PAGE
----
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Independent Living News & Policy from the National Council on Independent Living

Veterans and Peer Support: An Update from the NCIL Veterans Subcommittee

By David Koch, NCIL Veterans Subcommittee; Independent Living Specialist and Assistive Technology Specialist, CILWW

Peer support is one of the core services offered at Independent Living Centers across the country and is considered a helping relationship between an individual who has experience living with certain conditions assisting another person to cope and adapt to similar circumstances. Peer mentoring is at the heart of the peer support model; this is an opportunity for peer mentors to use their own personal experience of living with a disability to empower others in reaching their goals.

NCIL logo - National Council on Independent LivingThe peer support component of IL fits well with the Vet to Vet framework. However, Veterans’ peer support or Vet to Vet peer support has its own nuances to traditional peer support. Fellow Veterans connect better as peer mentors in the peer support process. Finding and training mentors can be a challenge with less than ten percent of the US population being Veterans (2014 VA estimate).

There are many different frameworks, but Veteran to Veteran is the most common and often the most successful because of a common bond. The Department of Veterans Affairs recognized this need for peer support. Smaller non-VA programs are just for combat Veterans while others are open to all Veterans and a few to include the Veterans’ families. As a Veteran who has made the transition to civilian life, the transition was and is not always easy. For some Veterans, especially when dealing with mental health challenges or issues such as depression or PTSD, it can be a tough road. They are often the Veterans disenfranchised by the VA, yet in real need of peer support. 

The VA has recognized the value and importance of Veterans being able to see recovery taking place and having a fellow Veteran help them navigate the VA system. The VA has been hiring Peer Specialists to serve as role models by sharing their personal recovery stories and showing that recovery from mental illness is possible. They teach goal setting, problem solving, symptom management skills and a variety of recovery tools. The number one requirement is to be a Veteran who has recovered or is recovering from a mental health condition. The VA currently has over 1,400 medical facilities in urban and rural areas throughout 50 states, the District of Columbia and U.S. territories and is growing their Peer Specialist and Peer Apprentice programs.

The Wounded Warrior Project (WWP) peer support groups are led by and designed for Veterans who want to discuss personal challenges and lend support to one another. Veteran peer support groups can lead to finding that sense of camaraderie with new friendships, provide a renewed sense of community, strengthen bonds through shared experiences, and introduce new solutions to challenges. WWP can help warriors connect with fellow veterans and service members in their communities and overcome challenges as a team. These support groups are available to Veterans across the country, and the number of groups is always expanding.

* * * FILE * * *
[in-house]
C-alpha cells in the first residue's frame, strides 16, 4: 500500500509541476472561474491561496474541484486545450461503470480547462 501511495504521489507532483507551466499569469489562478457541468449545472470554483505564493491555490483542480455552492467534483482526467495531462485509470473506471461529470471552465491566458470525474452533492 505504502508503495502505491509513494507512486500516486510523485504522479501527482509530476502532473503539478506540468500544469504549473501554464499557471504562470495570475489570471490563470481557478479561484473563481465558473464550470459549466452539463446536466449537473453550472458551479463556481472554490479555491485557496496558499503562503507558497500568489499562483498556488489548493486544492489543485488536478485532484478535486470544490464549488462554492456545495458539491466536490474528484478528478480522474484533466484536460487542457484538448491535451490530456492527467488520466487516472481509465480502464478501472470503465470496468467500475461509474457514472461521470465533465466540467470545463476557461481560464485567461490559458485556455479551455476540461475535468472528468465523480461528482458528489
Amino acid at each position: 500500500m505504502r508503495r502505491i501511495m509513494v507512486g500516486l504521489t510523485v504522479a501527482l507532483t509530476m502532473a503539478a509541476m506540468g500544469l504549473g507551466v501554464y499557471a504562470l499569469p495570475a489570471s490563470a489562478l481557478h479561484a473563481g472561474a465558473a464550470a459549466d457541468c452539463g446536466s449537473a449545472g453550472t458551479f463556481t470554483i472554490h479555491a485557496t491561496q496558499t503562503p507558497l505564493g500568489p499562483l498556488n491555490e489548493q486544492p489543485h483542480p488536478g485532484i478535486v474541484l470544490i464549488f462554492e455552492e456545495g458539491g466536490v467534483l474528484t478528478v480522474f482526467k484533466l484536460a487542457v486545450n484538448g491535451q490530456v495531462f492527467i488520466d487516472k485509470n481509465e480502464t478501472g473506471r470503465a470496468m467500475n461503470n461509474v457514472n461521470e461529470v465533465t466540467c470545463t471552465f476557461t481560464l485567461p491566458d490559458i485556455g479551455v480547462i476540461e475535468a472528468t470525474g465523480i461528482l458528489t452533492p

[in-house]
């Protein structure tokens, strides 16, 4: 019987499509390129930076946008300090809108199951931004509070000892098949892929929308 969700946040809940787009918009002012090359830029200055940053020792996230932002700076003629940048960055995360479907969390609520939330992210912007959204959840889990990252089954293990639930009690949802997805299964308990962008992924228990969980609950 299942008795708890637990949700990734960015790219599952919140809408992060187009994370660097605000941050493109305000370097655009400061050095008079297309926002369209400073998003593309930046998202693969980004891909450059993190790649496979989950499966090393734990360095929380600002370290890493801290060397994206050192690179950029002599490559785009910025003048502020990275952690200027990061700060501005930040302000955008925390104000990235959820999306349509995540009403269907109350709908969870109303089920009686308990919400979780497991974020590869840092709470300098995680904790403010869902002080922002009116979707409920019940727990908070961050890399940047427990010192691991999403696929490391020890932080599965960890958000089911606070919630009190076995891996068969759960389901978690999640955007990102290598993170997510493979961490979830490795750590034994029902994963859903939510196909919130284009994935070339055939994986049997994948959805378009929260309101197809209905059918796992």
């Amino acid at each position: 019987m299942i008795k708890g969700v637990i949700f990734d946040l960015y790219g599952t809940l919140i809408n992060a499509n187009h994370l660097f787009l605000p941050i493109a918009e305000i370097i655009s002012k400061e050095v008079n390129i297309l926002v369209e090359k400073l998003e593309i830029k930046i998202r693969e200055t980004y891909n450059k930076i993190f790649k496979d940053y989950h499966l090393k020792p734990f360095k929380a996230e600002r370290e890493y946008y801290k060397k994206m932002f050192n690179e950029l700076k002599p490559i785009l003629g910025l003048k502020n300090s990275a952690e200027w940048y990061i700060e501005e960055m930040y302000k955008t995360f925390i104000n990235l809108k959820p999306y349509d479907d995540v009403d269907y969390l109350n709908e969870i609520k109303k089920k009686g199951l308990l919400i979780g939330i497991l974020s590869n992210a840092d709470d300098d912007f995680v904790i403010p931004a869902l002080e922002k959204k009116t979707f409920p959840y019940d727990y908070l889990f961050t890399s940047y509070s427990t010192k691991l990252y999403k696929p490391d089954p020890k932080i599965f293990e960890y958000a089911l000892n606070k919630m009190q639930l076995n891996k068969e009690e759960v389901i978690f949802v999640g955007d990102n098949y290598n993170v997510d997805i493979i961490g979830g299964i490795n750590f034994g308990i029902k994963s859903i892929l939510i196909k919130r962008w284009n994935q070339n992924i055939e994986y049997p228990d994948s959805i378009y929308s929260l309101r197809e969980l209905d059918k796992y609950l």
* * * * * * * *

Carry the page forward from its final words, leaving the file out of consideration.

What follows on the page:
PTSD Anonymous is another national group that is on a first name basis to keep it anonymous. They are a nationwide network of community-based, non-clinical, veteran-led support groups for those suffering from military trauma and seeking the fellowship of their peers. PTSDA is a concept for a peer-to-peer, mentor networking forum to discuss the everyday struggles of living with PTSD (TBI, MST, and other military related issues) and to explore possible solutions with others in a safe and caring environment. PTSDA highlights strengths of our veterans and their families in working together and caring for others at the community level. They are already properly trained and highly experienced in working in teams and helping themselves.

Many states have local peer groups often in the larger cities. A larger group in Wisconsin is Dry Hootch in Milwaukee and Madison WI. “Hootch” is military jargon for a hut or safe place to sleep during combat. The idea revolved around the creation of a retail coffee shop run by and for Veterans, which also supports an extended network of Veteran families and encourages Veteran interaction with the community in a holistic approach that includes a Veteran’s family. Dry Hootch provides peer support and readjustment services for all Veterans.